Picture a hot Oklahoma City summer. The year is 1986, and two teenagers are living their lives. 15-year-old Michael has his first summer job, as an usher at the local movie theater, and he’s loving it. He’s got friends, and even a girl. Meanwhile, 17-year-old Genevieve is struggling with substance abuse while she’s saddled with taking care of her 12-year-old sister, Julianna. Then tragedy strikes twice … and Michael is the lone survivor of a mass killing at the theater and Genevieve leaves Julianna on her own as dusk falls at a local fair… and is never seen again.
Twenty-six years later, both kids are grown up and still dealing with the impact of their tragic pasts. Michael’s family left town shortly after the killings, moving to San Diego, where he started using his middle name, Wyatt. He’s hopscotched across the country since then and is now a private investigator in Las Vegas. Julianna – now a nurse – remained in Oklahoma City, often hears her sister’s voice in her head, and is haunted by the mystery of her sister’s disappearance.
Berney tells both stories, Wyatt’s and Julianna’s, in the fall of 2012, with frequent loop-backs into the past as each of them recall that fateful summer of 1986. Wyatt’s back in Oklahoma City because he took a case as a favor to a friend. He’s stuck trying to figure out who is harassing Candace Kilkenny, a former Vegas bartender who inherited The Landing Run (a bar and live music venue) from a customer. But Candace is a trooper, she has an amazing little girl, and Wyatt transitions pretty quickly from going through the motions to full-on commitment. Not surprisingly, being back brings forth his feeling of guilt at being the only survivor and he can’t help poking the ashes of the previous crime in hopes of figuring out why.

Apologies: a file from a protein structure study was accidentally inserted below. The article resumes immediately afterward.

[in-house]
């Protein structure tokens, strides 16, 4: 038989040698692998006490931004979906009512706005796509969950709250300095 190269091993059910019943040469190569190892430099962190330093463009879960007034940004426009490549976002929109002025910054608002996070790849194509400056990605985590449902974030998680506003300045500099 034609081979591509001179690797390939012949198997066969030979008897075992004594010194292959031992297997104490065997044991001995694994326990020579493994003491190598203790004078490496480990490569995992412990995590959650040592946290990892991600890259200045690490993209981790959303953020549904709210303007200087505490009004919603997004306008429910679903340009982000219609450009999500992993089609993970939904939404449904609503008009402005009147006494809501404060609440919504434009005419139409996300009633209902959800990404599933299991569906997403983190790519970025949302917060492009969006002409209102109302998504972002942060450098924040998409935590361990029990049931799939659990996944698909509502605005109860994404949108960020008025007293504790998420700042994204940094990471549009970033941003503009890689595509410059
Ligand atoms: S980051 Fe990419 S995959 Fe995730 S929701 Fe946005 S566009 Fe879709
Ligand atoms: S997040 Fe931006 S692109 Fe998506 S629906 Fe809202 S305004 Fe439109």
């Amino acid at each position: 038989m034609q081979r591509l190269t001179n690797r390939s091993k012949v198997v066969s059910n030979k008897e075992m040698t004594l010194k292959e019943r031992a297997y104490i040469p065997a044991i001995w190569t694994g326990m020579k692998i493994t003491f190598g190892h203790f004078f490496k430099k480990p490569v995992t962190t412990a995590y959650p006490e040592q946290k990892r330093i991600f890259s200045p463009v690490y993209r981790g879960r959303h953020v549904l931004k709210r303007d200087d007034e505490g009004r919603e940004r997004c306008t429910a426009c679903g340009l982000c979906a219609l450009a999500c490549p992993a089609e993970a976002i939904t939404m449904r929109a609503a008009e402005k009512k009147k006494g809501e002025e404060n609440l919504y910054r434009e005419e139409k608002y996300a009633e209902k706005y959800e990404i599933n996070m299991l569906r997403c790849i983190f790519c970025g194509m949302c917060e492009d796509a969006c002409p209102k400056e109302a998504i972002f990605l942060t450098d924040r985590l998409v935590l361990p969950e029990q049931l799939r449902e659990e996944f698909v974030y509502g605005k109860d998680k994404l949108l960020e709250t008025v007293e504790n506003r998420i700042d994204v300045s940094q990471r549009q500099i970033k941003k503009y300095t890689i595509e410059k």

In the meantime, Julianna learns that the man long suspected of killing her sister has surfaced after many years. She plots to find him and force him to tell her the truth. Like Wyatt, she wonders why – why did Genevieve leave her? What happened to her?
The perspective transitions from one protagonist to another, and particularly fun for the reader are the scenes where Wyatt and Julianna interact. Wyatt is mugged and gets stitched up in Julianna’s Emergency Room, and we see this scene from one perspective, then the other. Berney doesn’t take obvious tack of bringing the protagonists together and merging the plots. He takes them separately, but both mysteries are solved in a similar way. Both Wyatt and Julianna gain new information that puts what they already knew into perspective, allowing them to put all the pieces together. In the same way, Wyatt gets to the bottom of the Candace Kilkenny case.
I’ve got to say “good luck” to the other nominees, because The Long and Faraway Gone is one of the best books I’ve read in a long time. The plot is complex, but not unbelievably so, and Berney doesn’t cheat the reader. Pacing is excellent – Berney often switches from one POV to the other just as something we really want to learn is about to happen.
I’m a nut for good characterization. And Berney’s characters are So! Amazingly! Real! (A nod to Candace, who has a habit of speaking with exclamation point when she is really sincere and wants to make! A! point!) Even minor characters are well-drawn. Violence, when it happens, is neither noir nor comic book. People in danger are really in danger, and you care about them.
Plus, there’s a lot of heart. Both Wyatt and Julianna ache, but do the best they can anyway. What they learn in October 2012 helps heal the aches. You know they’ll remember, but now they can move on.
So, giant thumbs up for The Long and Faraway Gone. I gave a copy to a good friend for her birthday, gave my copy to my dad to read, bought a second copy for myself on Kindle and am currently forcing my husband to get it from the library.
Literary Lunchbox Edgar Rankings: Best Paperback Original
- The Long and Faraway Gone by Lou Berney